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Invention of the Year
  Invention of the Year
 
 
NASA's 1996 GOVERNMENT INVENTION OF THE YEAR
High Temperature, Flexible, Fiber Preform Seal
Glenn-developed seal is an enabling technology for high performance systems.


A patented seal developed for the National Aerospace Plane project by Dr. Bruce Steinetz, Tribology & Mechanical Components Branch, and Mr. Paul Sirocky has won NASA's 1996 Government Invention of the Year Award.

The Inventors: Paul J. Sirocky (left) and Dr. Bruce M. Steinetz
 
The Inventors: Paul J. Sirocky (left) and Dr. Bruce M. Steinetz
 

The advanced High Temperature, Flexible, Fiber Perform Seal is braided out of emerging high temperature ceramic fibers or superalloy wires into a flexible, flow-resistant seal. The device was developed to seal the flow of ultra-hot combustion gases within the National Aerospace Plane (NASP) engines to prevent the pressurized gases from leaking past the movable engine panels to rear engine cavities and causing loss of the engine or the entire aircraft. "The need to seal the hot gases and distorted sidewalls required that we develop a device having the flexibility of rubber O-rings and could operate at 2000+ deg F, a very tall order," according to Steinetz. "The high temperature fiber preform seal is one very important step in that direction."

The seal has been used for numerous NASA applications since it was patented in 1992. The patented seal technology was used by General Electric in the joint NASA/DOD/GE Integrated High Performance Turbine Engine Technology Program. The hybrid rope seal successfully sealed the perimeter of advanced nickel-aluminide turbine vane airfoils allowing the vanes to grow relative to the supporting structure, thus overcoming the thermal shock failure experienced with the conventional sealing approach. The high temperature turbine vane/seals combined with several other advanced technologies contributed to meeting the program goals of reducing specific fuel consumption by 20 percent, and increasing engine power-to-weight by 40 percent, in a successful full-scale Joint Turbine Advanced Gas Generator engine test.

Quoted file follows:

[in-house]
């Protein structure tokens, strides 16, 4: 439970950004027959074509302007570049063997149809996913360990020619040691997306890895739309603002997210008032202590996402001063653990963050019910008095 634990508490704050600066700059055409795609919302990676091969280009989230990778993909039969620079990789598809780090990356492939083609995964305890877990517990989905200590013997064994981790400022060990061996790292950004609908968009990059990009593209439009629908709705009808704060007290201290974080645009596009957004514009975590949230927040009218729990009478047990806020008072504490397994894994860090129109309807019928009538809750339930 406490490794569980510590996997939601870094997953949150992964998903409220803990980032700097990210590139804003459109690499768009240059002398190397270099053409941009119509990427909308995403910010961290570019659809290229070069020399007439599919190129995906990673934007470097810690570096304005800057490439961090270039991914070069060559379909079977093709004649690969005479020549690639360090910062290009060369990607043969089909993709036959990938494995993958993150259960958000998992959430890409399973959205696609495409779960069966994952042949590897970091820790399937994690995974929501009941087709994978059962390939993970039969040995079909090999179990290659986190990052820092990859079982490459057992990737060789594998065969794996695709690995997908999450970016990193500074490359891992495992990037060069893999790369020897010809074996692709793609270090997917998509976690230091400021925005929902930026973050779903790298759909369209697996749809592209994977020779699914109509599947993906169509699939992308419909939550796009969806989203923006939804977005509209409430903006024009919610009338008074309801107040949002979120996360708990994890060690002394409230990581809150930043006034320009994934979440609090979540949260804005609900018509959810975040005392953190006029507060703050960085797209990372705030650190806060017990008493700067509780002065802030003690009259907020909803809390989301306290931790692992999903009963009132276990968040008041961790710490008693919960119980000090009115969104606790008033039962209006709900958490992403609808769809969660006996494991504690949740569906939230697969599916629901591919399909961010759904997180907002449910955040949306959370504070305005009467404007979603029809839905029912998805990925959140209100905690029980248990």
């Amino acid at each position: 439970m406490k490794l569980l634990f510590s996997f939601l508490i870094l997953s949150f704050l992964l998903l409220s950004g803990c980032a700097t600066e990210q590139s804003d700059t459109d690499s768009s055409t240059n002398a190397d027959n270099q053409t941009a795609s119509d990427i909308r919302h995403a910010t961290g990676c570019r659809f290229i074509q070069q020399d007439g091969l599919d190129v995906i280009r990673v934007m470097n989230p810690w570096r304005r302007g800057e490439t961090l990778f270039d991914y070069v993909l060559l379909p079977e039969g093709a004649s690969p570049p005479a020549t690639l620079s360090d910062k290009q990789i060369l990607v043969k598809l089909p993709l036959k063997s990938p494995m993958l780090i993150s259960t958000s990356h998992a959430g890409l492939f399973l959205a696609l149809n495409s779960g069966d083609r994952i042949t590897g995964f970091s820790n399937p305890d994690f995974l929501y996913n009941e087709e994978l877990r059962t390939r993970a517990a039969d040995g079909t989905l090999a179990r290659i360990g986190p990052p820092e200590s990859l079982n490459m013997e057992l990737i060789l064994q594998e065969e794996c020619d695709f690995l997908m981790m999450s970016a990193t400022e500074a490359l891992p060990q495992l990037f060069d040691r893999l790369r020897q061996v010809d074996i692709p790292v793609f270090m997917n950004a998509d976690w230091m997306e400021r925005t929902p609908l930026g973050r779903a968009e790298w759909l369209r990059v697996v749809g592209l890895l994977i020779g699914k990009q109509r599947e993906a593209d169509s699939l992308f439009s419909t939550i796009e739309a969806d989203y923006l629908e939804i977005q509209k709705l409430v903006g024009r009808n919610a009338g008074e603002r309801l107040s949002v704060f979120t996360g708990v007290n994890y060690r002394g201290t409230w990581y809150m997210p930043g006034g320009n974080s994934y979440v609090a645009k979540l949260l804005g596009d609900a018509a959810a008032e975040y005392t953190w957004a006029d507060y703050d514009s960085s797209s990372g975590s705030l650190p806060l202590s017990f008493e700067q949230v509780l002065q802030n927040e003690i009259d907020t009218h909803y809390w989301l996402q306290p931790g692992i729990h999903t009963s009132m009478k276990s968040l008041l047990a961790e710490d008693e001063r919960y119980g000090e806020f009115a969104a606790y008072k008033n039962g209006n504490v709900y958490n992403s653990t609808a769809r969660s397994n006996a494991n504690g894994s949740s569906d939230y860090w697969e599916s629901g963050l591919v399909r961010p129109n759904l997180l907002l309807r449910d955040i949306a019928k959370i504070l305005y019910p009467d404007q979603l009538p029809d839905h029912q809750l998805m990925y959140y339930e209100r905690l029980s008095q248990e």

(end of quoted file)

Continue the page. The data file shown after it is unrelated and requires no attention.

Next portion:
The invention is being evaluated by Pratt & Whitney as a potential replacement for sealing interfaces between large nozzle turning vanes and flow-path fairing elements for the F119 engine for application in the F22 fighter, the country's next generation premier fighter. P&W will test the seal in a full scale engine in May. Williams International is evaluating the seal for an advanced turbine engine, while another engine manufacturer is considering using the seal as part of an industrial gas turbine generator for auxiliary electric power. Researchers Michael Adams and Lawrence Kren helped perform laboratory feasibility qualifying the seals for subsequent engine and industrial system tests.



NASA is developing a future replacement for the Space Shuttle and will be testing many of the technologies on an experimental vehicle, the X-33. The X-33 contractor team is exploring possible use of the NASA rope seals for sealing joints between the aerospike engine nozzles and joints between the vehicle's heat-resistant thermal tiles.



Although the seal was developed for aerospace uses, it is being evaluated for industrial applications as well. Under a reimbursable Space Act Agreement NASA Glenn is working with a major U.S. producer of industrial gases, to adapt the seal technology for use in the company's high temperature, proprietary industrial gas systems. Other potential future applications include sealing furnace doors, heat exchangers, continuous casting and glass processing equipment.



The seal is able to bend around sharp radii (about equal to the seal's diameter) conforming to and sealing complex components. In addition, the seal exhibits low leakage, retains resilience after high temperature cycling, and is capable of supporting structural loads.



Glenn has not won NASA wide competition since 1988 when Harold Sliney won the Invention of the Year Award for his high temperature solid film lubricants. Steinetz, of Westlake, joined Glenn in 1983. He earned a doctorate in mechanical and aerospace engineering from Case Western Reserve University. Bruce and his wife Caroline have 2 children and enjoy traveling and watersports. Sirocky, of Middleburg Heights, worked on many projects, including wind turbines and Space Shuttle experiments, in his 30 years at Glenn. Paul died in 1999.


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